More than four decades ago, field ecologists set out to quantify the diversity of trees on a forested plot on Barro Colorado Island in Panama, one of the most intensively studied tracts of forest on the planet. They began counting every tree with a trunk wider than a centimeter. They identified the species, measured the trunks and calculated the biomass of each individual. They put ladders up the trees, examined saplings and recorded it all in sprawling spreadsheets.
As they looked at the data accumulating year after year, they began to notice something odd in it. With more than 300 species, the tree diversity on the tiny 15-square-kilometer island was staggering. But the distribution of trees among those species was also heavily lopsided, with most of the trees belonging to only a few species.
Since those early studies, that overstuffed, highly uneven pattern has been seen repeatedly in ecosystems around the world, particularly in rainforests. The ecologist Stephen Hubbell of the University of California, Los Angeles, who was part of the team behind the Barro Colorado surveys, estimates that less than 2% of the tree species in the Amazon account for half of all the individual trees, meaning that 98% of the species are rare.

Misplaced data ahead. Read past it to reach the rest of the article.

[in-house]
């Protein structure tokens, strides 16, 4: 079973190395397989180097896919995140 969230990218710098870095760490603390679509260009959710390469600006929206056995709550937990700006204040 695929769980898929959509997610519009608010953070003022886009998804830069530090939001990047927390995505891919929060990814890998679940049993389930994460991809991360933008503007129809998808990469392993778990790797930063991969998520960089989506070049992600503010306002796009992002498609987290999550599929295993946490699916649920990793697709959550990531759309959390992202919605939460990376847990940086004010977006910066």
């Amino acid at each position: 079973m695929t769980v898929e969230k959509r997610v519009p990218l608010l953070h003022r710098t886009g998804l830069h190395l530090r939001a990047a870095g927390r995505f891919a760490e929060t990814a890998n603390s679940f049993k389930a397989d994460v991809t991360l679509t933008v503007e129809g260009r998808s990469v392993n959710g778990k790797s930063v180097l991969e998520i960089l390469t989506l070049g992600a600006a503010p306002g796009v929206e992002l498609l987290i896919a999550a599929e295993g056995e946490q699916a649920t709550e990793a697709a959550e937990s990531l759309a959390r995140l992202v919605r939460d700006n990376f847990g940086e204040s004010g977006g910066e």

Such high biodiversity flies in the face of predictions made by a leading theory of ecology, which says that in a stable ecosystem, every niche or role should be occupied by one species. Niche theory suggests that there are not enough niches to enable all the species the ecologists saw to stably exist. Competition over niches between similar species should have sent the rarities into extinction.
A new ecological modeling paper in Nature by James O’Dwyer and Kenneth Jops of the University of Illinois, Urbana-Champaign explains at least part of this discrepancy. They found that species that should seemingly be head-to-head competitors can share an ecosystem if details of their life histories — such as how long they live and how many offspring they have — line up in the right way. Their work also helps to explain why one of the most successful ways to model ecologies often arrives at accurate results, even though it glosses over almost all we know about how organisms function.
Back in 2001, the paradoxically high biodiversity on Barro Colorado Island inspired Hubbell to propose the groundbreaking neutral theory of ecology. Traditional ecology theory stressed the competition for niches between species. But Hubbell pointed out that species might not really matter in that equation because, in effect, individuals compete for resources with members of their own species too. He suggested that patterns of diversity in ecosystems might largely be the products of random processes.